Linux Hardening Guide

edited December 2020 in Technical

Linux is not a secure operating system. However, there are steps you can take to improve it. This guide aims to explain how to harden Linux as much as possible for security and privacy. This guide attempts to be distribution-agnostic and is not tied to any specific one.

DISCLAIMER: Do not attempt to apply anything in this article if you do not know exactly what you are doing. This guide is focused purely on security and privacy, not performance, usability, or anything else.

https://madaidans-insecurities.github.io/guides/linux-hardening.html

Thanked by (2)ehab ferri
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Comments

  • cybertechcybertech OGBenchmark King

    obscurity is the best security!

    I bench YABS 24/7/365 unless it's a leap year.

  • Use a distribution with an init system other than systemd. systemd contains a lot of unnecessary attack surface; it attempts to do far more things than necessary and goes beyond what an init system should do. An init system should not need many lines of code to function properly.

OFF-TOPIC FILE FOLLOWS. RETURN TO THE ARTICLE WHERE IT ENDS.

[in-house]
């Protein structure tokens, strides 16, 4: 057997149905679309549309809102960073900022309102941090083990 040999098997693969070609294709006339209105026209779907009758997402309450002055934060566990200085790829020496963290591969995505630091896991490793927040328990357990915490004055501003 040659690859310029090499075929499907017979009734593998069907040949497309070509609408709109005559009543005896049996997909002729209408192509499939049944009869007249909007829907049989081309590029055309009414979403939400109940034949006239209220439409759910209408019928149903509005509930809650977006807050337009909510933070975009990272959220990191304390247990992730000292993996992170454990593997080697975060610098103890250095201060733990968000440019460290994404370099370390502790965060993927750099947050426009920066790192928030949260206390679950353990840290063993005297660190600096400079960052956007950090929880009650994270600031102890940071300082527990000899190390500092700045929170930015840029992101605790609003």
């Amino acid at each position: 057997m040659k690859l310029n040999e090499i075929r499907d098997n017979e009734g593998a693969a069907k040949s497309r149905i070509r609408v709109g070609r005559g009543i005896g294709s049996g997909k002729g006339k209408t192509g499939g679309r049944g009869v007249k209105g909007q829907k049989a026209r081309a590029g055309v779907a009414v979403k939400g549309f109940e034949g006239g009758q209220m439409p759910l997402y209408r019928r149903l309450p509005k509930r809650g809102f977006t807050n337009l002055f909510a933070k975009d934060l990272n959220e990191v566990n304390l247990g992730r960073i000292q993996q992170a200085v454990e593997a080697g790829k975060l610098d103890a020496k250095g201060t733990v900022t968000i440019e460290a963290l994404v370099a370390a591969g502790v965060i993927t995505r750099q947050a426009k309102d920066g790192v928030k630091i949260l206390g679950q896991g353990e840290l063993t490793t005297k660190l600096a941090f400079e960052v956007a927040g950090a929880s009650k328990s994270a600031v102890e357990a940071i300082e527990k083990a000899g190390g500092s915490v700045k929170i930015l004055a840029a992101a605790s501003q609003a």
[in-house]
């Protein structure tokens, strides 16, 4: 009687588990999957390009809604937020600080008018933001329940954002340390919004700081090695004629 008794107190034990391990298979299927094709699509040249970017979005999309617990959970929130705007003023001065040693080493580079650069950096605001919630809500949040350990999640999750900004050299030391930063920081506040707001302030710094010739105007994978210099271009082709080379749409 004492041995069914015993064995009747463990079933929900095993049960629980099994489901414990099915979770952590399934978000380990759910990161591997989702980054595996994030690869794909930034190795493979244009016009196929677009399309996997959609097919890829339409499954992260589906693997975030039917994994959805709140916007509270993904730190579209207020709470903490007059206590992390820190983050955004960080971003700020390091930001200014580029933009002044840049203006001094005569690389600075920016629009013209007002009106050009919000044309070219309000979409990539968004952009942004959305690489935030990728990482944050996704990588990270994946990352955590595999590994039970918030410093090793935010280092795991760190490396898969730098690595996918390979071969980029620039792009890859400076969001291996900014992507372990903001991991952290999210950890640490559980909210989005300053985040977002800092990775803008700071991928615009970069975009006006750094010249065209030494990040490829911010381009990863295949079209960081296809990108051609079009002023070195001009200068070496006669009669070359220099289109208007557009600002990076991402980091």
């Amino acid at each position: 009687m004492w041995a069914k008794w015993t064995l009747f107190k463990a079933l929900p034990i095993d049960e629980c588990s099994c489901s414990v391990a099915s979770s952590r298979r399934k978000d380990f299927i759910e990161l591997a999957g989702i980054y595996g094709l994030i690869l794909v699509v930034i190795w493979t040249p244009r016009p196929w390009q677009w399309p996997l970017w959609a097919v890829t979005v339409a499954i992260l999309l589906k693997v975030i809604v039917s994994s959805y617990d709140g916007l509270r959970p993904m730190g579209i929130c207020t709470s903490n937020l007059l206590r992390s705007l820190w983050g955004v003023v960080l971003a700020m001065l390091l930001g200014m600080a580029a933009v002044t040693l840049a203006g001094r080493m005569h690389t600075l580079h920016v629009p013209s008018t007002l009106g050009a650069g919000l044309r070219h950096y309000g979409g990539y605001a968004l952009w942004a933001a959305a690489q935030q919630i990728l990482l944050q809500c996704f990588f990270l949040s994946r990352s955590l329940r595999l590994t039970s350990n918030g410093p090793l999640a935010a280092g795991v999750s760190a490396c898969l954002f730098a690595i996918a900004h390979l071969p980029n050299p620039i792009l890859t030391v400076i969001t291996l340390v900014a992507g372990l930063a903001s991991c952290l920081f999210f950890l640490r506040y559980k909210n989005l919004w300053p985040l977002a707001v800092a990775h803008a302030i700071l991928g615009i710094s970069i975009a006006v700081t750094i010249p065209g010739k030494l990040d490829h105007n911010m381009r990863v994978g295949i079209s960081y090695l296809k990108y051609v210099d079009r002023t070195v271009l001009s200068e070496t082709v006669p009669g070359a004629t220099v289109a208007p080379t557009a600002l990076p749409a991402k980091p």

It seems Debian and CentOS, two main distros are abandoning/or abandoned init.

  • @aRNoLD said: it attempts to do far more things than necessary and goes beyond what an init system should do. An init system should not need many lines of code to function properly.

    Sounds remarkably like some control panels. ;)

    lowendinfo.com is expired.

  • Linux is not a secure operating system

    Linux is a kernel

    Thanked by (1)Shazan

    my name is mobile, a certified retard. learning new stuff everyday and always keeps 3 backups.

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